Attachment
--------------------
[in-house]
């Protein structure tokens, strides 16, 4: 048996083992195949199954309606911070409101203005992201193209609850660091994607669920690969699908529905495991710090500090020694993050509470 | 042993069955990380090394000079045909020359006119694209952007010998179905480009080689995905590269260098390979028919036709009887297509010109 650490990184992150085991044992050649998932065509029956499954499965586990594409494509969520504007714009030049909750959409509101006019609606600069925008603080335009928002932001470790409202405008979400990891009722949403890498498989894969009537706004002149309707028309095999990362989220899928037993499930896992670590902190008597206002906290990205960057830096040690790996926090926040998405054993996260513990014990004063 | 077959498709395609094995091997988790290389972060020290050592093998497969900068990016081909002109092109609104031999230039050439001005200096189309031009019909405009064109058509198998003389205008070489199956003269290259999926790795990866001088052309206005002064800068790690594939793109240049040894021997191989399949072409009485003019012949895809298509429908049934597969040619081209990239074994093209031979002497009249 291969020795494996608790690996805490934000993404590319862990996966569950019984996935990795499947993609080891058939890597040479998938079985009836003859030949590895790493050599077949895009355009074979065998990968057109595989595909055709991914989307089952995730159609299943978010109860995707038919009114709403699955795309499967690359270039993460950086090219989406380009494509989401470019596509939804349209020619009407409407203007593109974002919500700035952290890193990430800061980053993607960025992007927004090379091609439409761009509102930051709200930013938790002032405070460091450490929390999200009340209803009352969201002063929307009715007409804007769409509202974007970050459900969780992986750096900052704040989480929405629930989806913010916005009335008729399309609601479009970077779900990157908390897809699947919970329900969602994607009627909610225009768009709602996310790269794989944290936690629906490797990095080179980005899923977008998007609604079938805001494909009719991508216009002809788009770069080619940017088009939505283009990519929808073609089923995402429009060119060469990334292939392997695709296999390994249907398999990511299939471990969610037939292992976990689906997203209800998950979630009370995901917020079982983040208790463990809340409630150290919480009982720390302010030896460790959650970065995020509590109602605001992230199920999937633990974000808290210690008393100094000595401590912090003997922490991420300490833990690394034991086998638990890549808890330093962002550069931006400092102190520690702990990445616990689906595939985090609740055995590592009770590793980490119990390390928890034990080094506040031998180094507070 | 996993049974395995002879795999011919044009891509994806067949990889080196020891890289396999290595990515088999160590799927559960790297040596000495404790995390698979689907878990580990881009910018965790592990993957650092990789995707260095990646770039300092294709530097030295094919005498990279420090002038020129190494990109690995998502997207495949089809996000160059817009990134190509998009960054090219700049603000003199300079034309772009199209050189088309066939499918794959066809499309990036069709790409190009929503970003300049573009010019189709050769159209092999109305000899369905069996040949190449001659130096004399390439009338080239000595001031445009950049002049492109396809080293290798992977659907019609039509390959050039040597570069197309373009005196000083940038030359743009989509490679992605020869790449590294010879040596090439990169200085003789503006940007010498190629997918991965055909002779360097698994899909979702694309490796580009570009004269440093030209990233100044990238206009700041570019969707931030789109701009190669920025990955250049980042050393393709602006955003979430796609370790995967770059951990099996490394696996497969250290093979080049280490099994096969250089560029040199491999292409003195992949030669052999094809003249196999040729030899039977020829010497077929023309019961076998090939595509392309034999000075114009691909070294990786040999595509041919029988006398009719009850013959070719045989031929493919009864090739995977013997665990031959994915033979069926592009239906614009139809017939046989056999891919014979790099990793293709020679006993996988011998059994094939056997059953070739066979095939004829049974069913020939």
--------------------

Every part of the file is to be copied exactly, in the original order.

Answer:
[in-house]
């Protein structure tokens, strides 16, 4: 048996083992195949199954309606911070409101203005992201193209609850660091994607669920690969699908529905495991710090500090020694993050509470 | 042993069955990380090394000079045909020359006119694209952007010998179905480009080689995905590269260098390979028919036709009887297509010109 650490990184992150085991044992050649998932065509029956499954499965586990594409494509969520504007714009030049909750959409509101006019609606600069925008603080335009928002932001470790409202405008979400990891009722949403890498498989894969009537706004002149309707028309095999990362989220899928037993499930896992670590902190008597206002906290990205960057830096040690790996926090926040998405054993996260513990014990004063 | 077959498709395609094995091997988790290389972060020290050592093998497969900068990016081909002109092109609104031999230039050439001005200096189309031009019909405009064109058509198998003389205008070489199956003269290259999926790795990866001088052309206005002064800068790690594939793109240049040894021997191989399949072409009485003019012949895809298509429908049934597969040619081209990239074994093209031979002497009249 291969020795494996608790690996805490934000993404590319862990996966569950019984996935990795499947993609080891058939890597040479998938079985009836003859030949590895790493050599077949895009355009074979065998990968057109595989595909055709991914989307089952995730159609299943978010109860995707038919009114709403699955795309499967690359270039993460950086090219989406380009494509989401470019596509939804349209020619009407409407203007593109974002919500700035952290890193990430800061980053993607960025992007927004090379091609439409761009509102930051709200930013938790002032405070460091450490929390999200009340209803009352969201002063929307009715007409804007769409509202974007970050459900969780992986750096900052704040989480929405629930989806913010916005009335008729399309609601479009970077779900990157908390897809699947919970329900969602994607009627909610225009768009709602996310790269794989944290936690629906490797990095080179980005899923977008998007609604079938805001494909009719991508216009002809788009770069080619940017088009939505283009990519929808073609089923995402429009060119060469990334292939392997695709296999390994249907398999990511299939471990969610037939292992976990689906997203209800998950979630009370995901917020079982983040208790463990809340409630150290919480009982720390302010030896460790959650970065995020509590109602605001992230199920999937633990974000808290210690008393100094000595401590912090003997922490991420300490833990690394034991086998638990890549808890330093962002550069931006400092102190520690702990990445616990689906595939985090609740055995590592009770590793980490119990390390928890034990080094506040031998180094507070 | 996993049974395995002879795999011919044009891509994806067949990889080196020891890289396999290595990515088999160590799927559960790297040596000495404790995390698979689907878990580990881009910018965790592990993957650092990789995707260095990646770039300092294709530097030295094919005498990279420090002038020129190494990109690995998502997207495949089809996000160059817009990134190509998009960054090219700049603000003199300079034309772009199209050189088309066939499918794959066809499309990036069709790409190009929503970003300049573009010019189709050769159209092999109305000899369905069996040949190449001659130096004399390439009338080239000595001031445009950049002049492109396809080293290798992977659907019609039509390959050039040597570069197309373009005196000083940038030359743009989509490679992605020869790449590294010879040596090439990169200085003789503006940007010498190629997918991965055909002779360097698994899909979702694309490796580009570009004269440093030209990233100044990238206009700041570019969707931030789109701009190669920025990955250049980042050393393709602006955003979430796609370790995967770059951990099996490394696996497969250290093979080049280490099994096969250089560029040199491999292409003195992949030669052999094809003249196999040729030899039977020829010497077929023309019961076998090939595509392309034999000075114009691909070294990786040999595509041919029988006398009719009850013959070719045989031929493919009864090739995977013997665990031959994915033979069926592009239906614009139809017939046989056999891919014979790099990793293709020679006993996988011998059994094939056997059953070739066979095939004829049974069913020939």